The mayor has portrayed the controversial soda tax as a great source of revenue with which to do fabulous things for the city, rather than a benefit for public health.
A soda tax has just been enacted in Philadelphia, the first major American city to do so. It’s been a long battle. This was the third time in a decade that the soda tax debate has occurred at City Council, but both of the last attempts failed. This time, however, Mayor Jim Kenney was determined to push it through. He proposed a 3-cent levy on each ounce of soda, iced tea, and other sugary drinks and finally settled on 1.5 cents.
Kenney’s approach to convincing people of the benefits of a soda tax has been noticeably different than that of his predecessors. He hasn’t painted it as a public health initiative or something that’s going to make Philadelphia residents any healthier; he hasn’t used the word ‘obesity’. Instead, he’s been describing it as a significant source of revenue (approximately $400 million over the next five years) with which to do fabulous things for the city.
According to Philadelphia Magazine, Kenney has three specific goals for this money. First, he wants to expand pre-kindergarten classes for kids in the city. Second, he will fund the establishment of 25 community schools. These are “neighborhood schools that provide other health and social services to residents who live nearby, with the specific programming at each facility being determined by the needs in the area.” Third, he wants to make physical improvements to parks, recreation centers, and libraries.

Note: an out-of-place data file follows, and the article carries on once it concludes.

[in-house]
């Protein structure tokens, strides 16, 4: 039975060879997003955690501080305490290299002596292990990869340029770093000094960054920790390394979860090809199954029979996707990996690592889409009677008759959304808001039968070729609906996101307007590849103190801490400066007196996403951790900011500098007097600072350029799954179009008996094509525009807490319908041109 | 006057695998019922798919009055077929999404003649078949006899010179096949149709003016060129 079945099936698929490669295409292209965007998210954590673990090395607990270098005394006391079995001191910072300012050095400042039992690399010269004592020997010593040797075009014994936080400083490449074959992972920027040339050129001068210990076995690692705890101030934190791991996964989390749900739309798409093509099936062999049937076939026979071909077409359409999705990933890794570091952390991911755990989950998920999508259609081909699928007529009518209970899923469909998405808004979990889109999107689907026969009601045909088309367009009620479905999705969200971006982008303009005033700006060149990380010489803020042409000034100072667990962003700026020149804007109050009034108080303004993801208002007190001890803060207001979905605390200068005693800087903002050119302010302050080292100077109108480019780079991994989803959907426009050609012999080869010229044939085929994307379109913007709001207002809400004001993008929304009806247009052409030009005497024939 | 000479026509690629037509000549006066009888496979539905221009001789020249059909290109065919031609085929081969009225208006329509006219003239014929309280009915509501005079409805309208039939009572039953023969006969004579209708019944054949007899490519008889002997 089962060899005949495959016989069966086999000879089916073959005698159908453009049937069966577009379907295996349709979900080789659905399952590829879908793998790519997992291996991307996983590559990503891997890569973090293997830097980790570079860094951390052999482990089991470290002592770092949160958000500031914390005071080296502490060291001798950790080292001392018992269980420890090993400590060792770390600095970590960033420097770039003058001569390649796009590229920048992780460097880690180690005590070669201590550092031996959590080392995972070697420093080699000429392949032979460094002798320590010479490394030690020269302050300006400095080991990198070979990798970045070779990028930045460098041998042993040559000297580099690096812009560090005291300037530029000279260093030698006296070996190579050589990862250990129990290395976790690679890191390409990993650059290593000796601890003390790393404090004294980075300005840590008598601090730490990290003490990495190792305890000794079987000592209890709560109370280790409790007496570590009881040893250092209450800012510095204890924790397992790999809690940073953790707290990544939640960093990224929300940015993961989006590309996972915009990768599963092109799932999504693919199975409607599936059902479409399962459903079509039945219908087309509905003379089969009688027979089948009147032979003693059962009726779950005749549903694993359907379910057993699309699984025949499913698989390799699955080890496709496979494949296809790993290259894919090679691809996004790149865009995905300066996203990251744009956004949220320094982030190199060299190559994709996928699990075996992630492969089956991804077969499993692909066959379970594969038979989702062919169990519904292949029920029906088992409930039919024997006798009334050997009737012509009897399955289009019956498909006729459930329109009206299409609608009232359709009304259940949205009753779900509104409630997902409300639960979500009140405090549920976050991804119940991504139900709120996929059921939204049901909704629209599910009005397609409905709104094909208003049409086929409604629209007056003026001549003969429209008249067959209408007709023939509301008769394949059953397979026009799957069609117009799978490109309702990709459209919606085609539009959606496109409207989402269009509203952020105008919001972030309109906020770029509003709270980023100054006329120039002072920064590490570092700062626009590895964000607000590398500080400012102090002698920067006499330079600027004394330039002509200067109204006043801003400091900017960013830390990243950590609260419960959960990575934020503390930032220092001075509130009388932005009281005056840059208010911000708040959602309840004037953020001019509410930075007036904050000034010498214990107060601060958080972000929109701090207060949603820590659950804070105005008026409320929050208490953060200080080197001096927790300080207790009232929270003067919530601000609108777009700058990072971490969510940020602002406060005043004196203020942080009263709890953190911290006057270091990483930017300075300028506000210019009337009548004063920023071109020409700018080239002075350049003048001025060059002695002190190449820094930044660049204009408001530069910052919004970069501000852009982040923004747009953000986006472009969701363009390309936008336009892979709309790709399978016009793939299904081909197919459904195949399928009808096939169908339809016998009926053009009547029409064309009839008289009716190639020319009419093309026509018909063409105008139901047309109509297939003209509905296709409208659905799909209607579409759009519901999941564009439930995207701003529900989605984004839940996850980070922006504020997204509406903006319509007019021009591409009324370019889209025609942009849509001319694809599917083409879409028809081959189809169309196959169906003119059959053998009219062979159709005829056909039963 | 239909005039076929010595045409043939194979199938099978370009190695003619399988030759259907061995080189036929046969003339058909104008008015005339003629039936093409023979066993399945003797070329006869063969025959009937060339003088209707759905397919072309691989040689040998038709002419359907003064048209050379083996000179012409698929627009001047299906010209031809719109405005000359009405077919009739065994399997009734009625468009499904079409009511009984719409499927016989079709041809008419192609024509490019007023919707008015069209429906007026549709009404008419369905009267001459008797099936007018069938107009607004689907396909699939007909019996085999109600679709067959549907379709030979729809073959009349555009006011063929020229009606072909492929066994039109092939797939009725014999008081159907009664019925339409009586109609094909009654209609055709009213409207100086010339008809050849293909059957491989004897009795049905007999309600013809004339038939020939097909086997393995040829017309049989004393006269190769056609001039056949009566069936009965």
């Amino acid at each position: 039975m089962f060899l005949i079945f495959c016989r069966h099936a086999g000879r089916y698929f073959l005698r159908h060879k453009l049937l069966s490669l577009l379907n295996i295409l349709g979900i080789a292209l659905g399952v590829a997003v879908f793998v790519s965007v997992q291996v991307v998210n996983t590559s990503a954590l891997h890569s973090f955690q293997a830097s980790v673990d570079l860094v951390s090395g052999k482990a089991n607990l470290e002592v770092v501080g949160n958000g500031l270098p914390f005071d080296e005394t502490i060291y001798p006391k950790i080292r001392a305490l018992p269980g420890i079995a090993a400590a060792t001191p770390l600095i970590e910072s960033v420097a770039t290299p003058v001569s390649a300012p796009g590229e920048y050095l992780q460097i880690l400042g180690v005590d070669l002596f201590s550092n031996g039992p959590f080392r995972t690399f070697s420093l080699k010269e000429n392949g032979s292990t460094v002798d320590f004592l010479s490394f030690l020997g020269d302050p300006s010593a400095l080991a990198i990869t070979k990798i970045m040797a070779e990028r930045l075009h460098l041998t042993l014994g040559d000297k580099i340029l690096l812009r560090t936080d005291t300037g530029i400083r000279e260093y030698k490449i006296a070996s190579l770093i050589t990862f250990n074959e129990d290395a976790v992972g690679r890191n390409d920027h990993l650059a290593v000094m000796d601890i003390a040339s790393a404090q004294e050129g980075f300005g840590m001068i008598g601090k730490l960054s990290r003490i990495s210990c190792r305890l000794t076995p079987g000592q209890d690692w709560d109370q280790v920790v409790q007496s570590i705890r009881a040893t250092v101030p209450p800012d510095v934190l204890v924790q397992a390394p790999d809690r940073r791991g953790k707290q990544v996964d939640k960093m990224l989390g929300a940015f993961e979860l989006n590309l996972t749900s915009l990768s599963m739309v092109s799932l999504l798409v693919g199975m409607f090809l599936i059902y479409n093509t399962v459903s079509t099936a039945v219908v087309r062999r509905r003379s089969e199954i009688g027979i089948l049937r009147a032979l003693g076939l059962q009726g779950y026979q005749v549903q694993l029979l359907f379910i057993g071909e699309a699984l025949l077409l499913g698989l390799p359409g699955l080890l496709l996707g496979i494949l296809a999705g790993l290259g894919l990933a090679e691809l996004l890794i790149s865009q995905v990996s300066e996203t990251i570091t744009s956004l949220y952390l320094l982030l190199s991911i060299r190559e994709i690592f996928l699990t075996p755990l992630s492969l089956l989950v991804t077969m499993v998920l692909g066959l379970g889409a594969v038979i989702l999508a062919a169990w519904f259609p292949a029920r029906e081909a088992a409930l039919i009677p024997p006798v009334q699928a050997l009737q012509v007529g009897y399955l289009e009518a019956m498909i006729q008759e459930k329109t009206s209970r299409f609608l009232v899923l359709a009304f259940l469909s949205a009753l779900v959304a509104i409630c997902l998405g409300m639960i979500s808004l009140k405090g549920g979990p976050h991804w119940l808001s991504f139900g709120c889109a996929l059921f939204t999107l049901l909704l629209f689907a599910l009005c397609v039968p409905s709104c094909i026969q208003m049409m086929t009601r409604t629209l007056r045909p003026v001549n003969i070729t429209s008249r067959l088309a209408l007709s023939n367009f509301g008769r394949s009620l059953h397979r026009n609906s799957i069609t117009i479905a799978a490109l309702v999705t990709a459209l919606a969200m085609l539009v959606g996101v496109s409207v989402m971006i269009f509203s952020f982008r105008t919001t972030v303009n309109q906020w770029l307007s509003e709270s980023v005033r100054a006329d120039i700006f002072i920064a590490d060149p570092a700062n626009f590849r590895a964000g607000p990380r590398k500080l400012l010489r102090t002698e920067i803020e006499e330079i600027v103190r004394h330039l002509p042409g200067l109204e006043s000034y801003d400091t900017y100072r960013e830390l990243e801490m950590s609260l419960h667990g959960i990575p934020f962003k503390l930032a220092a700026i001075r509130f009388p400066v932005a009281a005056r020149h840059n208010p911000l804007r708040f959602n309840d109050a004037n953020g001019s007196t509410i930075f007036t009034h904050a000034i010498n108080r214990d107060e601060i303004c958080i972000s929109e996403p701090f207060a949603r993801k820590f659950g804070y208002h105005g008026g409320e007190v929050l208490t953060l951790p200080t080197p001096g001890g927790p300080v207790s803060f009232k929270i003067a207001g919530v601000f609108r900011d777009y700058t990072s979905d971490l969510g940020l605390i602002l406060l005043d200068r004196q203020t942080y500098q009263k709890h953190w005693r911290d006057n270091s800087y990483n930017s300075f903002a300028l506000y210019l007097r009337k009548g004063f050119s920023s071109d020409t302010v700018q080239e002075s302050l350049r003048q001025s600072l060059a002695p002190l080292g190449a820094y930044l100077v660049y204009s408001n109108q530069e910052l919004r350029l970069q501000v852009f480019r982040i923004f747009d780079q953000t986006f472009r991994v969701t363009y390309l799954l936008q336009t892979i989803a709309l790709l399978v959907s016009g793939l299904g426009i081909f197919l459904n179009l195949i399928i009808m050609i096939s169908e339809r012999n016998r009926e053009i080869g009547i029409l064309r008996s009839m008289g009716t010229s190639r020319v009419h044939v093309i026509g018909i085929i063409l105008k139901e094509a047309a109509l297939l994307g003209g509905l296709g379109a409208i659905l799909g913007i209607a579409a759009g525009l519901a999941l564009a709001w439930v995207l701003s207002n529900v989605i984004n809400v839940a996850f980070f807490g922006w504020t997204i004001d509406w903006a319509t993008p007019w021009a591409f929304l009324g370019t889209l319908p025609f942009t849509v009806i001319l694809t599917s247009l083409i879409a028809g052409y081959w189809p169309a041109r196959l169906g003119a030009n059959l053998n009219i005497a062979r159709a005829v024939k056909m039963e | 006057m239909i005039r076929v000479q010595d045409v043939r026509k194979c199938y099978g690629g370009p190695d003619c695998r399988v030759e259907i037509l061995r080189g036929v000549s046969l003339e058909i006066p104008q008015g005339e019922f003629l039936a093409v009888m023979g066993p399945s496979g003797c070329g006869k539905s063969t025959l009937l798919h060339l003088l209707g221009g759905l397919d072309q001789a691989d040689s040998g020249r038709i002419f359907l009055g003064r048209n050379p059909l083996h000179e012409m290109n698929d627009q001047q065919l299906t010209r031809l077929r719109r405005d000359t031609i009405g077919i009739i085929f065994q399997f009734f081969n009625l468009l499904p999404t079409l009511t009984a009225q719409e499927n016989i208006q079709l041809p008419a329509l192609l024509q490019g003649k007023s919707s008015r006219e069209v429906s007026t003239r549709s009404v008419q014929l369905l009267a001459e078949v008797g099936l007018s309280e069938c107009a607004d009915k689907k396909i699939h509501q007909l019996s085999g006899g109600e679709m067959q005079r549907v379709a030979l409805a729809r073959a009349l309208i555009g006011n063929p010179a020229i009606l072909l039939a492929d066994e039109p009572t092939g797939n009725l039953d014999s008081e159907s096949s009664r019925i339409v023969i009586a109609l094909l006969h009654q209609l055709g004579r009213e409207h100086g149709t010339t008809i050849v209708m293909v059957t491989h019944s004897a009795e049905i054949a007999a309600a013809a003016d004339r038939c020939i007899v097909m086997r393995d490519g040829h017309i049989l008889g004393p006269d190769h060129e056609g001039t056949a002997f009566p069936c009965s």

Margot Sander-Katz writes in the New York Times:
“His tax could raise the price of a 20-ounce bottle of soda by 60 cents, an increase likely to make some shoppers think twice. But when asked about the health benefits of the tax, he says, ‘There’s really serious health benefits in pre-kindergarten.’
“In other words, this soda tax isn’t for the nanny state; it’s for the needy state. Governments are starting to think of soda taxes as the next sin tax — an untapped source of revenue that could help with other things.”
Critics argue that the tax is ‘regressive’ – when flat-rate taxes such as this one unfairly punish lower-income families who lose a greater portion of their smaller incomes than wealthier people. Kenney’s administration insists this isn’t so. The tax will be shouldered by distributors, not consumers (although some distributors say they’ll pass that cost on). The tax is also optional; nobody is required to buy soda and there are cheaper, healthier alternatives out available.
Soda taxes have been shown to work in places like Mexico and Barbados, where soda consumption has declined since the introduction of taxes. The method does work, although it takes time to change deeply rooted habits. It raises awareness and generates important discussions. Ideally, the soda tax would be paired with other initiatives, such as regulating how beverage companies market to children.
Jullia Belluz reports for Vox:
“Taxes help shift social norms. Consider tobacco: Increasing the price of cigarettes through taxation was one of the biggest contributors to driving down the smoking rates. ‘Smoking rates didn't drop immediately, and taxation had a small effect on consumption immediately,’ said Roland Sturm, a senior economist and professor of policy analysis at RAND. But eventually the taxes had an effect, ‘and with fewer people smoking ... it becomes less acceptable to smoke, so it was a feedback loop.’ He said the same could happen with soda consumption.”